This Isn’t Over Yet, Lakegala

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The dogs constantly mocked our stamina.

Over the long weekend, we decided to finally head over to Lakegala in Meemure, a sort of remote village somewhere in the knuckles range. It’s pronounced Lak-gala, apparently. Indi managed to think it was Lake-gala (lake-rock, literally).

A bus and a van journey later, we wound up at Meemure village near the temple where we would spend the nights and paid off the peeved off van driver who hadn’t come this way before and was complaining that his van was all busted up.

The locals are really great and offered to cook our meals for us. It was pretty delish. Everyone we met from teenagers playing cricket to the shopkeeper told us we shouldn’t go up to the top because it’s raining/windy/too hot, and to just go up near the peak, then return. We found out after we came back down that the whole village has some creepy deal in place where they dissuade everyone they see from climbing the thing, to prevent injury and/or death by stupidity.

We started the ascent in the morning. About fifteen minutes later Himal and Raisa decided to turn back due to grievous injuries of the nonexistent kind. I kid, it was more like ten minutes.

After a few kilometers through jungle, we finally got to the base of the proper “peak climb”. There was a nice rock pool with cool water where we filled up, and made mental notes about how exactly we’d relax in the natural jacuzzi on the way back down. Getting to the peak is gradually more difficult, starting off with a short climb over a diagonal(thirty-five degrees or so) slope of what looked like cooled and hardened lava. It felt like we were climbing up a frozen river of chocolate. I didn’t try licking it.

After another stretch through some annoying bushes, the whole way to the base of the peak was loose soil sparsely populated by bushes and rocks which will stab you in the back and steal your wife if they could. Sitting there looking all stable and then trying to murder you when you step on them. Tch.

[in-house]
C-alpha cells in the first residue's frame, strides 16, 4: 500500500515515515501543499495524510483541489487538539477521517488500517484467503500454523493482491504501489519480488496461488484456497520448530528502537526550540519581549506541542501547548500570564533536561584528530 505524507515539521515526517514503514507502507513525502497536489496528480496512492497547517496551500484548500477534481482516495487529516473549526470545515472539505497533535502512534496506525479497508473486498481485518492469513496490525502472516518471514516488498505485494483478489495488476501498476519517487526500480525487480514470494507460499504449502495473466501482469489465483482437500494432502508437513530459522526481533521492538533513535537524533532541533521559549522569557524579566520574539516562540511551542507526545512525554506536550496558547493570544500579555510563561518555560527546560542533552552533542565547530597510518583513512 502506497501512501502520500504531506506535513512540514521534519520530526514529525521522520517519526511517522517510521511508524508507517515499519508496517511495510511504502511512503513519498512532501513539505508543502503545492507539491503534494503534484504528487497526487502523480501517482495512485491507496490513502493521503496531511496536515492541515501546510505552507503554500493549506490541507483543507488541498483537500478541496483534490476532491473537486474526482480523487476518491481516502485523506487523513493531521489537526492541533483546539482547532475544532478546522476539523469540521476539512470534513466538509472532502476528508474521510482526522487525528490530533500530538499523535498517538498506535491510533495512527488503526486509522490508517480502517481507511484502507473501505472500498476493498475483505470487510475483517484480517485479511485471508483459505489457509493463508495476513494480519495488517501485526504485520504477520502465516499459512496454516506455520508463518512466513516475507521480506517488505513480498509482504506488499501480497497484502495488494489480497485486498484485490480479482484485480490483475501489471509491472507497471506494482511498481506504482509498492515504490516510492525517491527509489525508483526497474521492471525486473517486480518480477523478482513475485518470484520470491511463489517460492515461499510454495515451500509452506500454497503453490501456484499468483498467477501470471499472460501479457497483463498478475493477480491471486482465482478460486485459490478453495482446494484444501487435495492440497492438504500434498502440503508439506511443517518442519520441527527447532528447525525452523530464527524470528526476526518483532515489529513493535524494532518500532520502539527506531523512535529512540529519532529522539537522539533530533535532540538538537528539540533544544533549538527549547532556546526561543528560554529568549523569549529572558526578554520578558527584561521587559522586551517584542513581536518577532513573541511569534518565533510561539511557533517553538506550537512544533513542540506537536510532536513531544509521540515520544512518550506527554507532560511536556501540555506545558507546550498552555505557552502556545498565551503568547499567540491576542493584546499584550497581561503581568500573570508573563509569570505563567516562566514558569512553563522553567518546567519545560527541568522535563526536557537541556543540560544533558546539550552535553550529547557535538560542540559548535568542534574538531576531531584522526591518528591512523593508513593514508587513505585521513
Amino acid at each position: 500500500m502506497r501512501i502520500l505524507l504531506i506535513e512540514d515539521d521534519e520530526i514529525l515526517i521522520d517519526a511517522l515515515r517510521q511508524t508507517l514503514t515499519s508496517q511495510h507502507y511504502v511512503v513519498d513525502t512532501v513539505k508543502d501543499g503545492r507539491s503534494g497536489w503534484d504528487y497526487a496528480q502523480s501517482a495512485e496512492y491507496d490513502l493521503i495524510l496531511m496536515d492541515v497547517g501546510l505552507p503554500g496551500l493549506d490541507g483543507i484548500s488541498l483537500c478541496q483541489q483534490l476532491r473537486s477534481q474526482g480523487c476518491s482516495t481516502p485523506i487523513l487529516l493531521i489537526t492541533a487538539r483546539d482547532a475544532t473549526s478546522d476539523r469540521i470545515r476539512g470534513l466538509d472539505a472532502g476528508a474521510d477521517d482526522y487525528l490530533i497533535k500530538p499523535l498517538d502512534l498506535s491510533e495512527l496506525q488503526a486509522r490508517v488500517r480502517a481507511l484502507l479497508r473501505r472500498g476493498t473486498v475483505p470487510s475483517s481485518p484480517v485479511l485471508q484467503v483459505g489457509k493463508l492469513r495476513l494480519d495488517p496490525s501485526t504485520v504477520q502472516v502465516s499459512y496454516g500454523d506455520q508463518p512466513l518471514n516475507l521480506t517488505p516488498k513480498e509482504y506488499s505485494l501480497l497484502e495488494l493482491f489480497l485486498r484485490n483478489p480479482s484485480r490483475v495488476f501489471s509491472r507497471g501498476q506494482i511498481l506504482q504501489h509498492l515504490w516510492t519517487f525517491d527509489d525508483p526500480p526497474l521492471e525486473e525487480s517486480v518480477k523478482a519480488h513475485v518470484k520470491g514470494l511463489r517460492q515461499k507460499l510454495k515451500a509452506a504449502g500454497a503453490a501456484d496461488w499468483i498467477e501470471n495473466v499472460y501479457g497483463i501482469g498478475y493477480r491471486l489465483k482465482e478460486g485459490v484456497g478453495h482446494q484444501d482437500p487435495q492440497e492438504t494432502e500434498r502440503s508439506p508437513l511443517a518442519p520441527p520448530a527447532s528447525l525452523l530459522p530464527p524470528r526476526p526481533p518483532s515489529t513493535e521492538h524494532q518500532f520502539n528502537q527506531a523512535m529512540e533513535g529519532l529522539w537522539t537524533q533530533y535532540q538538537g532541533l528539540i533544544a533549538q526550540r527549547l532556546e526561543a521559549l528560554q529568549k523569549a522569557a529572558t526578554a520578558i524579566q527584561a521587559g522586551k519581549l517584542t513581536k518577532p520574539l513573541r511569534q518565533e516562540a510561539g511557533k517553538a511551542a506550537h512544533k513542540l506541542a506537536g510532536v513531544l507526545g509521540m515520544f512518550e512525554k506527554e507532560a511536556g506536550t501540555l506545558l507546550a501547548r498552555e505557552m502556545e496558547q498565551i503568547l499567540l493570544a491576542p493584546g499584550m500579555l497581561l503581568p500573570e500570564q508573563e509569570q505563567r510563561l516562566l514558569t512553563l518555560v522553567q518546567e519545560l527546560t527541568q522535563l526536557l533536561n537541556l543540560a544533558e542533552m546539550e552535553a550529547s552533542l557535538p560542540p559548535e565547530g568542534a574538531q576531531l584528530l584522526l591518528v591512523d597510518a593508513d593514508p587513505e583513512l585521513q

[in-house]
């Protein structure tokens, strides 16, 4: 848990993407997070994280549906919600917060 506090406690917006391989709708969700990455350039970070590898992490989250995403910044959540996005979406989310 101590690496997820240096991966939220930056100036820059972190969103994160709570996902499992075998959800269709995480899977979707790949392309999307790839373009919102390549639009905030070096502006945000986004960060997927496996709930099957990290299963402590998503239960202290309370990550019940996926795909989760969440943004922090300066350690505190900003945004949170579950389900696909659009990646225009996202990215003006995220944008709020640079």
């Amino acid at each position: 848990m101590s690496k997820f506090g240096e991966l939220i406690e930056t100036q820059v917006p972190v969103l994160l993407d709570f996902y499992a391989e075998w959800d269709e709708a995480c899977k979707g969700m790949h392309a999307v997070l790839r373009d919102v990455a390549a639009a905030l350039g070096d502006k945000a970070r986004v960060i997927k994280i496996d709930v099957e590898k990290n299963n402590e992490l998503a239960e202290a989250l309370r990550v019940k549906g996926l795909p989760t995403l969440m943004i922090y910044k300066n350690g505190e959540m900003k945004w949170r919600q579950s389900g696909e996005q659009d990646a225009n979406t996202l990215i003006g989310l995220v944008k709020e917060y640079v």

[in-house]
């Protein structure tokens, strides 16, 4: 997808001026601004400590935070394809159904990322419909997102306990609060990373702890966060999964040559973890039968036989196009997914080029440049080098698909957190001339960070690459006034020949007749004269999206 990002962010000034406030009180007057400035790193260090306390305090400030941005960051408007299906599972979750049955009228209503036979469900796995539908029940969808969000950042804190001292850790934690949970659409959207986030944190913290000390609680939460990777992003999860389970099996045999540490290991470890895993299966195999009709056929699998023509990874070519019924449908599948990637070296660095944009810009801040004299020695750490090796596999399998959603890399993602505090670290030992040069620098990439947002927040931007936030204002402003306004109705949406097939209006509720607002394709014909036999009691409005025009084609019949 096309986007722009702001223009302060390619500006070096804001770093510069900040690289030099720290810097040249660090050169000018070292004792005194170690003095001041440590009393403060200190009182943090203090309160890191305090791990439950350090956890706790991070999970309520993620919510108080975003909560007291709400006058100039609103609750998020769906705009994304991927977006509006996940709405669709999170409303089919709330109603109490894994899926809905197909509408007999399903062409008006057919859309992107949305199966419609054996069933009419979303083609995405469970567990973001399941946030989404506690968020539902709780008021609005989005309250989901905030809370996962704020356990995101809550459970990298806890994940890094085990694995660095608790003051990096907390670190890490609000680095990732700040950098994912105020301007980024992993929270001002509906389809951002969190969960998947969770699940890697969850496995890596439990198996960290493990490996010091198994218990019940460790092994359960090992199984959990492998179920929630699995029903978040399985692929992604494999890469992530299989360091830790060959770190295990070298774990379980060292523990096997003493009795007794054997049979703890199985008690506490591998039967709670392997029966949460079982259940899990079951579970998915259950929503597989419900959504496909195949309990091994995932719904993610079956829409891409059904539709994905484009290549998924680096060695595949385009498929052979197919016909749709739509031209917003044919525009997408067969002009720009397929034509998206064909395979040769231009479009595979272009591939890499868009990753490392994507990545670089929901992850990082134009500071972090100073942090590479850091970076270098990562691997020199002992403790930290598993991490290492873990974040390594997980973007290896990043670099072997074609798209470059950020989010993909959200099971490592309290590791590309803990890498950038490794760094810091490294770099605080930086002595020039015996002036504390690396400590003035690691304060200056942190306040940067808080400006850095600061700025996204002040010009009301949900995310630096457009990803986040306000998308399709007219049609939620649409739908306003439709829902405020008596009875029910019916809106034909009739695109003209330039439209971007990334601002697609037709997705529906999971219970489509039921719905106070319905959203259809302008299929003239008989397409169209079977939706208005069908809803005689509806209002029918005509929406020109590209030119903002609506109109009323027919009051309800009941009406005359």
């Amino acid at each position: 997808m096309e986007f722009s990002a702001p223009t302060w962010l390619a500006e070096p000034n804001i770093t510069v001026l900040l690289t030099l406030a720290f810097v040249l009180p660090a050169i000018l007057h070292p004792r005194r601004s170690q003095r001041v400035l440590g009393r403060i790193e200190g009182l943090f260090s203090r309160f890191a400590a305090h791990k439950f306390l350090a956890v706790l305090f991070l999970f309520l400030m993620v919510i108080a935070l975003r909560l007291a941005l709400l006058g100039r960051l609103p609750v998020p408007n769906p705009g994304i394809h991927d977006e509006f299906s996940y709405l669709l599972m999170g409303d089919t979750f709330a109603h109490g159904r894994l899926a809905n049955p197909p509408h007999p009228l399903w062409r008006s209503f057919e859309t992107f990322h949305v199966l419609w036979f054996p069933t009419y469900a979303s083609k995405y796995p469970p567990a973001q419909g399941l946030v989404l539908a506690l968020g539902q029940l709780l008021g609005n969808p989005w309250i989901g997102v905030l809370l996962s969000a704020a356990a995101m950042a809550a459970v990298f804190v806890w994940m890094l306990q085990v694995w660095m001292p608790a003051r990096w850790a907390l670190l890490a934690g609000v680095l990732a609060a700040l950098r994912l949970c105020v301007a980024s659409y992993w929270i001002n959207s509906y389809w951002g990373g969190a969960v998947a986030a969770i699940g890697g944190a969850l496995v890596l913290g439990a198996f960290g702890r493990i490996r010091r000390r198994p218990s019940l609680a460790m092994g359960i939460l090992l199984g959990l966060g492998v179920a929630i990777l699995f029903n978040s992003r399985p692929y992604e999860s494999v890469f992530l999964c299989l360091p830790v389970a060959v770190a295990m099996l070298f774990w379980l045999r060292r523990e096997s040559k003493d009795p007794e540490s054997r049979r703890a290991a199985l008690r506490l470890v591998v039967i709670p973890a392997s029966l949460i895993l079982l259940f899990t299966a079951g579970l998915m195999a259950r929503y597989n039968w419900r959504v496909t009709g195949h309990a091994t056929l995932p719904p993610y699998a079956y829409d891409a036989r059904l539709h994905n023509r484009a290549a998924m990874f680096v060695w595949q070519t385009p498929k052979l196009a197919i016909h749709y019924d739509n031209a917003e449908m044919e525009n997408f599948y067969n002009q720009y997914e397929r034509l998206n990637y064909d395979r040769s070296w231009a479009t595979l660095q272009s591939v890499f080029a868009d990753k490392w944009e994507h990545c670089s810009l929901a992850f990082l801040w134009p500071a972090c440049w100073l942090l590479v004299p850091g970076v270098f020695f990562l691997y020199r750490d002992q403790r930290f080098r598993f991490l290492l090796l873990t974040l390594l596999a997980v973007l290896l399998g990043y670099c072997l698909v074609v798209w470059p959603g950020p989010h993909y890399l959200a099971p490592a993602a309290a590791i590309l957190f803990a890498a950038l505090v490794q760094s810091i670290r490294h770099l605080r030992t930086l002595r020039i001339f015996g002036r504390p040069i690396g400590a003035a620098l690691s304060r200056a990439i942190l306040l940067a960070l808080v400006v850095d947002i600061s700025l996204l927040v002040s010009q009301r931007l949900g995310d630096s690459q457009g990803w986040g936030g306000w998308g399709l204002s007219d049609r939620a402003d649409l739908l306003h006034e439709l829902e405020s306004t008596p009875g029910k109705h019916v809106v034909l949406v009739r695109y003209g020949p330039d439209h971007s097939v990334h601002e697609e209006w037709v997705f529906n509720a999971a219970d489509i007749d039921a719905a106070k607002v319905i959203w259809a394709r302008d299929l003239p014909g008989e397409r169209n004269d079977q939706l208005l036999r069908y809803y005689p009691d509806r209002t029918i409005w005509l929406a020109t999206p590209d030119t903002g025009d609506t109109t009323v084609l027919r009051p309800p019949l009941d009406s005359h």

Finally, we got to the big prize. There was only a 100m or so left to the top. Unfortunately this last bit required us to climb along the equivalent of a butt-crack on a near vertical rock face. You so funny, nature.

I was undecided on whether to actually get up there since I was already feeling dead enough after what felt like a hike up a giant ball of cotton candy, but the guide said we’d need to take our shoes and bags off before proceeding, which would make it a lot easier. Note to self: Don’t take anything up a mountain if it can be avoided. Water and minimal food should be enough for most.

Halfway up the wrinkle on the rock, our guide tells us to stop and goes a bit further up to get the rope in place for the last bit. There was already a length of rope put there by a group who were just ahead of us, and the guide wanted to tie our rope to theirs. It was sent up. There was much talking. We (literally) hung out on the side of the rock, clinging for our lives and trying not to look down. Our friend from the village below decides this is a good time to ask us what religion we are. We answer. We also wonder how much your life expectancy is lowered when you get up here. He starts chanting pirith.

I get images of buddhist funerals with oil lamps and smoke billowing around in the wind, with someone chanting things in the background. I try not to pay any attention to it.

Eventually the group ahead communicate that they don’t want to go the remaining 40m or so because it looks batshit crazy. The guide recommends we go down as we don’t want to leave it to them to secure our rope, which is only just long enough to complete the climb if you’re clinically insane. I accidentally look down. I wonder if this is what having vertigo feel like. Indi’s at the bottom of the line, followed by Kirigalpoththa, myself and then Halik just below our guide.

We carefully claw our way down the rock, a task considerably more difficult than climbing it, and head back down, disappointed. Getting down to the lava river was a sea of bruises since the plants decided to get back at us for chopping our way through them on the way up. I even kept slipping and falling on my ass thanks to the loose rocks. A quick dash down the lava-looking thing and we were back at the pool.

After soaking in it for a bit, we headed off back down to the village before it started raining and made the whole trail back a mudslide.

Hopefully we’ll get back there soon, with a length of rope more suited to rock climbing duty instead of pulling-water-out-of-the-well duty.

Pictures will be on facebook soon, along with an ST post(really!). Till then, there’s this flickr set: http://www.flickr.com/photos/indi/sets/72157629402568568/with/7056719387/


13 Responses to “This Isn’t Over Yet, Lakegala”

  1. April 9, 2012 at 2:52 pm

    I’m actually more confident of GNU Hurd taking over than of you guys writing an ST post. 😉

  2. April 11, 2012 at 10:38 pm

    Yeah it is not over yet! We will come back stronger in Lakegala 2.0

  3. April 16, 2012 at 8:21 am

    Beautiful. Where did you stay? How do you arrange to stay there? Rough directions by road?

    • 7 Jerry
      April 16, 2012 at 10:43 pm